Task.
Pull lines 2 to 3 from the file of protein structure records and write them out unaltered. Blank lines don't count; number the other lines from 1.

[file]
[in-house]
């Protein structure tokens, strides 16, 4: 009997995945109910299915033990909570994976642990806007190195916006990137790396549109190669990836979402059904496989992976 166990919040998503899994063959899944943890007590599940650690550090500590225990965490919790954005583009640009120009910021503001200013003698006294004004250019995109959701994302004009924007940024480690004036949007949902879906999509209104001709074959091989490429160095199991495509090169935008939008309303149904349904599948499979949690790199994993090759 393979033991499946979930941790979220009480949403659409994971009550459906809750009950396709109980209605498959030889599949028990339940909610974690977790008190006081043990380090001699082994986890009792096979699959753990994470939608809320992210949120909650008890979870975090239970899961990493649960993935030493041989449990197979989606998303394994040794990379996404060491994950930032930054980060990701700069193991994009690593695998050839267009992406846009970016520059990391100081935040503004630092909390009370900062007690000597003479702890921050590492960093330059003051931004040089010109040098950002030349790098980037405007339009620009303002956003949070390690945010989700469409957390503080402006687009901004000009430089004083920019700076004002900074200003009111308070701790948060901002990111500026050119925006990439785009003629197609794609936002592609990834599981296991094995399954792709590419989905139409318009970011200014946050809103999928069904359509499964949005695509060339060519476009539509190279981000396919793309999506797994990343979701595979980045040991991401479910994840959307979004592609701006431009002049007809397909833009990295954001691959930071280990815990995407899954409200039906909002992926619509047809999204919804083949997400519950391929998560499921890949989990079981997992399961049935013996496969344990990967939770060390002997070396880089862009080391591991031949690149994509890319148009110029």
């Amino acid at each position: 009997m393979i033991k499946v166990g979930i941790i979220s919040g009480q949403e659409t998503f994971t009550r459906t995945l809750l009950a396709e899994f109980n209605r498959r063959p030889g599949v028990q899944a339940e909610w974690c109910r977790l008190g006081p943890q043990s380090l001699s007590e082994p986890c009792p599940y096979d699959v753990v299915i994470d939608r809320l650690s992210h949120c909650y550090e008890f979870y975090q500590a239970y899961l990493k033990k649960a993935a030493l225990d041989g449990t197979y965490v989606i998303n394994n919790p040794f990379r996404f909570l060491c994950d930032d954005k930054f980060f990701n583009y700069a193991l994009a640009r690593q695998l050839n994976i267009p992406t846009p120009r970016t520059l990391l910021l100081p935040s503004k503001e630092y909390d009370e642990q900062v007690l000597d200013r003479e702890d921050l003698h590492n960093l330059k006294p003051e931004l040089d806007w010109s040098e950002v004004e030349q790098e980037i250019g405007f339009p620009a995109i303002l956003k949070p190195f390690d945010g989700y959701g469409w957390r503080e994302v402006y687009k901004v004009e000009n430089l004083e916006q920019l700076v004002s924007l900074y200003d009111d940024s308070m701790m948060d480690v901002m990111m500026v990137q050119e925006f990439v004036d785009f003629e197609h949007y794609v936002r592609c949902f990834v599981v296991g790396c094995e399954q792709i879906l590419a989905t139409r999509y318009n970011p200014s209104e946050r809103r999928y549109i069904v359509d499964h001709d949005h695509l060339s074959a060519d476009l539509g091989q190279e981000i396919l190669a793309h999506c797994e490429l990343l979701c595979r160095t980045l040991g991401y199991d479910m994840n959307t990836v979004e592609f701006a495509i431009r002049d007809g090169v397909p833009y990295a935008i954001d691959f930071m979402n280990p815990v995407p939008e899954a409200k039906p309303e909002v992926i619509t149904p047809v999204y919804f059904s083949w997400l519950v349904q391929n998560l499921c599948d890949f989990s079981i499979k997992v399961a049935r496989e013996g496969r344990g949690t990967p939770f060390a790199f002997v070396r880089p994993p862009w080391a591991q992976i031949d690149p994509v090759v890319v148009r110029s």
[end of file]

């Protein structure tokens, strides 16, 4: 009997995945109910299915033990909570994976642990806007190195916006990137790396549109190669990836979402059904496989992976 166990919040998503899994063959899944943890007590599940650690550090500590225990965490919790954005583009640009120009910021503001200013003698006294004004250019995109959701994302004009924007940024480690004036949007949902879906999509209104001709074959091989490429160095199991495509090169935008939008309303149904349904599948499979949690790199994993090759 393979033991499946979930941790979220009480949403659409994971009550459906809750009950396709109980209605498959030889599949028990339940909610974690977790008190006081043990380090001699082994986890009792096979699959753990994470939608809320992210949120909650008890979870975090239970899961990493649960993935030493041989449990197979989606998303394994040794990379996404060491994950930032930054980060990701700069193991994009690593695998050839267009992406846009970016520059990391100081935040503004630092909390009370900062007690000597003479702890921050590492960093330059003051931004040089010109040098950002030349790098980037405007339009620009303002956003949070390690945010989700469409957390503080402006687009901004000009430089004083920019700076004002900074200003009111308070701790948060901002990111500026050119925006990439785009003629197609794609936002592609990834599981296991094995399954792709590419989905139409318009970011200014946050809103999928069904359509499964949005695509060339060519476009539509190279981000396919793309999506797994990343979701595979980045040991991401479910994840959307979004592609701006431009002049007809397909833009990295954001691959930071280990815990995407899954409200039906909002992926619509047809999204919804083949997400519950391929998560499921890949989990079981997992399961049935013996496969344990990967939770060390002997070396880089862009080391591991031949690149994509890319148009110029």
């Amino acid at each position: 009997m393979i033991k499946v166990g979930i941790i979220s919040g009480q949403e659409t998503f994971t009550r459906t995945l809750l009950a396709e899994f109980n209605r498959r063959p030889g599949v028990q899944a339940e909610w974690c109910r977790l008190g006081p943890q043990s380090l001699s007590e082994p986890c009792p599940y096979d699959v753990v299915i994470d939608r809320l650690s992210h949120c909650y550090e008890f979870y975090q500590a239970y899961l990493k033990k649960a993935a030493l225990d041989g449990t197979y965490v989606i998303n394994n919790p040794f990379r996404f909570l060491c994950d930032d954005k930054f980060f990701n583009y700069a193991l994009a640009r690593q695998l050839n994976i267009p992406t846009p120009r970016t520059l990391l910021l100081p935040s503004k503001e630092y909390d009370e642990q900062v007690l000597d200013r003479e702890d921050l003698h590492n960093l330059k006294p003051e931004l040089d806007w010109s040098e950002v004004e030349q790098e980037i250019g405007f339009p620009a995109i303002l956003k949070p190195f390690d945010g989700y959701g469409w957390r503080e994302v402006y687009k901004v004009e000009n430089l004083e916006q920019l700076v004002s924007l900074y200003d009111d940024s308070m701790m948060d480690v901002m990111m500026v990137q050119e925006f990439v004036d785009f003629e197609h949007y794609v936002r592609c949902f990834v599981v296991g790396c094995e399954q792709i879906l590419a989905t139409r999509y318009n970011p200014s209104e946050r809103r999928y549109i069904v359509d499964h001709d949005h695509l060339s074959a060519d476009l539509g091989q190279e981000i396919l190669a793309h999506c797994e490429l990343l979701c595979r160095t980045l040991g991401y199991d479910m994840n959307t990836v979004e592609f701006a495509i431009r002049d007809g090169v397909p833009y990295a935008i954001d691959f930071m979402n280990p815990v995407p939008e899954a409200k039906p309303e909002v992926i619509t149904p047809v999204y919804f059904s083949w997400l519950v349904q391929n998560l499921c599948d890949f989990s079981i499979k997992v399961a049935r496989e013996g496969r344990g949690t990967p939770f060390a790199f002997v070396r880089p994993p862009w080391a591991q992976i031949d690149p994509v090759v890319v148009r110029s």